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 Table of Contents 
Year : 2018  |  Volume : 9  |  Issue : 2  |  Page : 72-78  

Dietary intake, prevalence, and the effect of anemia on various morphophysiological variables of postmenopausal women of North India

Department of Anthropology, Panjab University, Chandigarh, India

Date of Web Publication13-Jun-2018

Correspondence Address:
Maninder Kaur
Department of Anthropology, Panjab University, Chandigarh
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Source of Support: None, Conflict of Interest: None

DOI: 10.4103/jmh.JMH_20_18

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Context: Anemia has a high prevalence among postmenopausal Indian females. Aim and Objective: The aim of this study was to evaluate dietary intake, prevalence, and the effect of anemia on various morphophysiological variables among postmenopausal women. Setting and Design: This was a community-based sample survey. Materials and Methods: A total of 250 postmenopausal women aged 45–80 years from various parts of North India participated in the study. Anthropometric measurements, hemoglobin concentration, and bone mineral density (BMD) (using dual-energy X-ray absorptiometry) of each participant were assessed. A 24-h dietary recall method for three consecutive days was employed. Statistical Analysis: The Statistical Package for the Social Sciences version 20 was used for statistical considerations. Results: An age-associated decline in the mean values of hemoglobin concentration and the prevalence of anemia was reported to be 85.2% among postmenopausal women. Anemic women were lighter and had lesser circumferential measurements as well as lower BMD than their nonanemic counterparts. The intake of nutrients such as protein, calcium, and iron and energy was lower among anemic women than nonanemic women. Binary logistic regression analysis identified age (odds ratio = 1.04, 95% confidence interval = 1.00–1.09)* as the possible predictor of anemia. Conclusions: Anemia was not only the result of aging process but also inadequate and unbalanced dietary intake.

Keywords: Bone mineral density, hemoglobin concentration, postmenopausal

How to cite this article:
Kaur M. Dietary intake, prevalence, and the effect of anemia on various morphophysiological variables of postmenopausal women of North India. J Mid-life Health 2018;9:72-8

How to cite this URL:
Kaur M. Dietary intake, prevalence, and the effect of anemia on various morphophysiological variables of postmenopausal women of North India. J Mid-life Health [serial online] 2018 [cited 2021 Jun 15];9:72-8. Available from:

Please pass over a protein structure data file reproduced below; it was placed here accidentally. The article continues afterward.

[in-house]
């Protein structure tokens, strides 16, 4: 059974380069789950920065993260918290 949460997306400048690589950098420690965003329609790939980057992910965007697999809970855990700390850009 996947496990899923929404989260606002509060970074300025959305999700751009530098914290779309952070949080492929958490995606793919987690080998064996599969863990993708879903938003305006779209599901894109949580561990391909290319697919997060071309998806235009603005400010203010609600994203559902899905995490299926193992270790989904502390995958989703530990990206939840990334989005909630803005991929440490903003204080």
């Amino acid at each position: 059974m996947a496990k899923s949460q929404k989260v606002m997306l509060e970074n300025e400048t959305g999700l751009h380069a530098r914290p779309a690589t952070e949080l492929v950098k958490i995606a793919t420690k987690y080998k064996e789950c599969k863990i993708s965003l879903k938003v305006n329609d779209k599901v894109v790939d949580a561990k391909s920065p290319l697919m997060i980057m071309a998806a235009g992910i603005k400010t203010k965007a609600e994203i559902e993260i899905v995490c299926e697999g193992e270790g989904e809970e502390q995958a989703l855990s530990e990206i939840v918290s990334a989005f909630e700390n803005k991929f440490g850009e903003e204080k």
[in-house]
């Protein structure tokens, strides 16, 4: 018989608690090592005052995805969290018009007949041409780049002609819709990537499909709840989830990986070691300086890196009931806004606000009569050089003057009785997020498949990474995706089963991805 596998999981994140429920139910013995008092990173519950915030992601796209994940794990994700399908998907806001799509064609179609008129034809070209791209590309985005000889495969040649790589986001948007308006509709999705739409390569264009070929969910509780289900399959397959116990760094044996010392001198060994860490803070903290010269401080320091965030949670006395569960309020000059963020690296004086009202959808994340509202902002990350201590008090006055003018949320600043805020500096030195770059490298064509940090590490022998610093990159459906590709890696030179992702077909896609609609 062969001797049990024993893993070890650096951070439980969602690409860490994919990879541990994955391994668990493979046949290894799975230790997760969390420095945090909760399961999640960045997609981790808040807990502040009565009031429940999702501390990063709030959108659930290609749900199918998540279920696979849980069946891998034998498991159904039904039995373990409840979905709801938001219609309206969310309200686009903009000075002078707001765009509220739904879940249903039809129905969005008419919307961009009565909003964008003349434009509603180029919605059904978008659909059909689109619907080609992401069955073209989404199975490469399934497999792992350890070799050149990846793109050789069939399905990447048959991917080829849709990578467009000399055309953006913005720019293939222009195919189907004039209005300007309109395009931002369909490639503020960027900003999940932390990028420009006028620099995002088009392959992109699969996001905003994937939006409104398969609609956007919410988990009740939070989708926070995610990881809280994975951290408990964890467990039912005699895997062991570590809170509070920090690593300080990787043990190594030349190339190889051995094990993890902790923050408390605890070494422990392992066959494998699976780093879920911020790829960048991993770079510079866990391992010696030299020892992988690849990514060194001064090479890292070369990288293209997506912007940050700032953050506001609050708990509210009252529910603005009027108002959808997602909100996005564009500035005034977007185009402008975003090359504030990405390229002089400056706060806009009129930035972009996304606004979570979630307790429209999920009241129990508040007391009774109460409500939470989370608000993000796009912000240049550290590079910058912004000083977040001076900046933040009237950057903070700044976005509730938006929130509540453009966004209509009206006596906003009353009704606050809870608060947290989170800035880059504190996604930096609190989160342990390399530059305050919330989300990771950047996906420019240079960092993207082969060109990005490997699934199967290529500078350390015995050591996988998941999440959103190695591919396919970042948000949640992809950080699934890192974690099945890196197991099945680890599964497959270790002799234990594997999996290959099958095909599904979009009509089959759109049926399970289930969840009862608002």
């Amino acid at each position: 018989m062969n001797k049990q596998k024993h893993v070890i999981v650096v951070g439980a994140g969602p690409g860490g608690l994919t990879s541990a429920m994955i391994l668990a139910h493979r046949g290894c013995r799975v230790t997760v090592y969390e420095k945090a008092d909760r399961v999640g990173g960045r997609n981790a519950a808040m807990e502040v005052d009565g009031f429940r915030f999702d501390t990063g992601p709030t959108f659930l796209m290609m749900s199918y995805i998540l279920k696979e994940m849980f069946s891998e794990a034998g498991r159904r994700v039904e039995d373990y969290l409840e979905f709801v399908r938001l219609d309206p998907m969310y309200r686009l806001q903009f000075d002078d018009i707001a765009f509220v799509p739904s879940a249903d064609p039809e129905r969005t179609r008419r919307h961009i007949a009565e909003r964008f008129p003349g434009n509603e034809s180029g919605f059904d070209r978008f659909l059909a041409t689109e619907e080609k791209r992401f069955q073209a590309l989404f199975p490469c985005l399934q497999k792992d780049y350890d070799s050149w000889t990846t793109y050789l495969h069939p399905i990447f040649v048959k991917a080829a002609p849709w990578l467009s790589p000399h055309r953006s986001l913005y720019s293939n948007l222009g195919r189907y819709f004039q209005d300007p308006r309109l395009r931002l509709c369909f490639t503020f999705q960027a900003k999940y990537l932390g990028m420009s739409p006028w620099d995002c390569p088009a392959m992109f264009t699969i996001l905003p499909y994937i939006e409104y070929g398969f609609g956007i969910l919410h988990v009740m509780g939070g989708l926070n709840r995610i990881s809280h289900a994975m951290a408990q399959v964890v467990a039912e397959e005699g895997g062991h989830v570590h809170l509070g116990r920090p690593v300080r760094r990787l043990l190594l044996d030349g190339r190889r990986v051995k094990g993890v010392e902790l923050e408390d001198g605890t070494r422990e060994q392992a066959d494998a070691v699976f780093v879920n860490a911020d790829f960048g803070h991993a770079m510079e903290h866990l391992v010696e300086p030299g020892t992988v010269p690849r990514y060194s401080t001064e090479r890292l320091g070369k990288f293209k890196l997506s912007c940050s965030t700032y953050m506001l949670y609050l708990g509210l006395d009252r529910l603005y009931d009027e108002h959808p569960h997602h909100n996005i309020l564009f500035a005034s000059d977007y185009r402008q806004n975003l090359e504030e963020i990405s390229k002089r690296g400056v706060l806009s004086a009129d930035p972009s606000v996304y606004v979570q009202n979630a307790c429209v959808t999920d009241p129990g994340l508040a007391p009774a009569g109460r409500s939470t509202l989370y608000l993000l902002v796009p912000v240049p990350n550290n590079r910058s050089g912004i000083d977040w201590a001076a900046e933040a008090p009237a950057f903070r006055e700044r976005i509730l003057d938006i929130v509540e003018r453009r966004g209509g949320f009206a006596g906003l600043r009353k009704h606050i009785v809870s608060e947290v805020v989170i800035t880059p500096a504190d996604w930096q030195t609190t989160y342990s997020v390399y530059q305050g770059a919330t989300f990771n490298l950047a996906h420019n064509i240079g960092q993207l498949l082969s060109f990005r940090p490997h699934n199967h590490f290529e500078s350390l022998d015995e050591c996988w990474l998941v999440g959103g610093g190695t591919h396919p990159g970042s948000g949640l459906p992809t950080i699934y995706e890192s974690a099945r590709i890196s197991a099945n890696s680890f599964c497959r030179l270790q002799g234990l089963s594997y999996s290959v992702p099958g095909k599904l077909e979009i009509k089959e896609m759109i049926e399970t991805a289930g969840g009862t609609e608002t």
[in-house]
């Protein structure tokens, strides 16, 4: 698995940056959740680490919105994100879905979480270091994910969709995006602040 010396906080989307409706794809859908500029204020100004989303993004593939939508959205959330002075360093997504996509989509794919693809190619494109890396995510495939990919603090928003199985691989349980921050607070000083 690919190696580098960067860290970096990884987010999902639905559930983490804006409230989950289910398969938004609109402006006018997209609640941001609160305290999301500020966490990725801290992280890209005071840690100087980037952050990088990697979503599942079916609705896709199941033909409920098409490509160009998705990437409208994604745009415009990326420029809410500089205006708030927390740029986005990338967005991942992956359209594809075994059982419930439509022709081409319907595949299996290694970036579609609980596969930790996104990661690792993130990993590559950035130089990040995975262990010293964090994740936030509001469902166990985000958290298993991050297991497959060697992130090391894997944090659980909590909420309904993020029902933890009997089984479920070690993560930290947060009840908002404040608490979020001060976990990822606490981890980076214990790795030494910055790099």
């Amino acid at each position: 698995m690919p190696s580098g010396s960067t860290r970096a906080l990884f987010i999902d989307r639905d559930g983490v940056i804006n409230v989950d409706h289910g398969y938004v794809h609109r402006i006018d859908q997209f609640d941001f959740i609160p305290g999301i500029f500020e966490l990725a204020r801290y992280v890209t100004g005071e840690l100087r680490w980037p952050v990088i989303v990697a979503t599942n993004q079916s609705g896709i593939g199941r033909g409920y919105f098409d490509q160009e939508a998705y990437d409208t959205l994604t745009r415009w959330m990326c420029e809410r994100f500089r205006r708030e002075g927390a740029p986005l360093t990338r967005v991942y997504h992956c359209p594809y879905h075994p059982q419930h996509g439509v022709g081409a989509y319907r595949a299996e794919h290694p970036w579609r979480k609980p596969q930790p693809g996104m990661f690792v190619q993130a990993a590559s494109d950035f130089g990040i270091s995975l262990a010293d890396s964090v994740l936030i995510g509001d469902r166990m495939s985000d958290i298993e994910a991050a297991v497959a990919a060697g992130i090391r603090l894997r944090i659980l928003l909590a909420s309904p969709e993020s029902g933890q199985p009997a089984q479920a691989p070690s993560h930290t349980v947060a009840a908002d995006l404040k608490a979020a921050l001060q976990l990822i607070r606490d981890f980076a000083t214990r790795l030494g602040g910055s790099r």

Introduction Top

Anemia is a growing public health burden associated with a range of detrimental effects across all age groups. The World Health Organization (WHO)[1] observed that anemia is one of the 10 most important global health concerns and is a major factor for enhancing morbidity and mortality particularly in preschool children and pregnant women. Findings of Chaves et al.[2] also reported poor mobility, increased frailty, and decreased executive functions among women having low levels of hemoglobin concentration. With the rising number of aged and elderly people at the global level, anemia is becoming focus of interest in gerontology, because it is associated with a number of clinical [3],[4],[5],[6],[7] and socioeconomic burden. Nutrition has a strong influence in the maintenance or development of anemia. The WHO [8] recognized anemia as the most prevalent nutritional problem in the world today. In a developing country such as India, nutritional scenario is not very encouraging. The reports of National Family Health Survey-3[9] observed an increasing prevalence of anemia in women since the National Family Health Survey-2. There are ample data on nutritional status as well as the prevalence of anemia among adolescence,[10],[11] pregnant women,[12],[13] and on elderly people,[14],[15] but the studies on dietary intake and the effect of anemia on various morphophysiological variables among postmenopausal women of North India have been insufficiently recognized. Given the wide range of negative consequences of anemia across all age levels, this escalating problem needs a thorough investigation. Hence, the present study is an attempt to assess the dietary intake, prevalence, and effect of anemia on various morphophysiological variables among postmenopausal women of North India.

   Materials and Methods Top

The present cross-sectional study was based on a sample of 250 postmenopausal women ranging in age from 45 to 80 years. The data were collected by purposive sampling method from March 2009 to October 2010 from two neighboring states, that is, Punjab and Haryana of North India and the union territory of Chandigarh.

Inclusion criteria

Women having at least 1 year natural amenorrhea [16] were randomly selected in the present study.

Exclusion criteria

The women who had undergone hormone replacement therapy, hysterectomy, or having physical deformity were not included in the study.

The present study is a part of the research project and got ethical approval from by the Ethical Committee of Kurukshetra University, Kurukshetra (Haryana). A total of four anthropometric measurements height (mm), weight (kg), waist circumference (mm), and hip circumference (mm) were taken on each participant following the standard techniques recommended by Weiner and Lourie.[17] Height (mm) and weight (kg) were measured by anthropometer and weighing machine, respectively. Waist circumference (cm) and hip circumferences (cm) of each participant were measured with Freeman's steel tape. Waist circumference (mm) was taken midway between umbilicus and xiphoid. Hip circumference (mm) was measured at the maximum protuberance of the buttocks. Body mass index (BMI) was calculated as body weight divided by height squared (kg/m 2). Handgrip strength (N) of all the postmenopausal women was gauged with dynamometer (Analog model, range 0–100 kg, made in Japan). The participants were encouraged to exert their maximal grip with both dominant and nondominant hand. All the participants performed three handgrip tests, out of which the best result was chosen for analysis. Bone mineral density (BMD) was assessed using dual-energy X-ray absorptiometry (GE Healthcare Lunar enCORE, Madison, USA). Cyanmethemoglobin method using a photoelectric colorimeter with green filter (500–570 nm wavelength) was employed to ascertain the hemoglobin concentration of the participants. According to the WHO,[18] criteria hemoglobin level <12 g/dl in women were designated as anemic. The various categories of anemia were mild (10–11.9 g/dl), moderate (8.0–9.9 g/dl), and severe (<8 g/dl) anemia.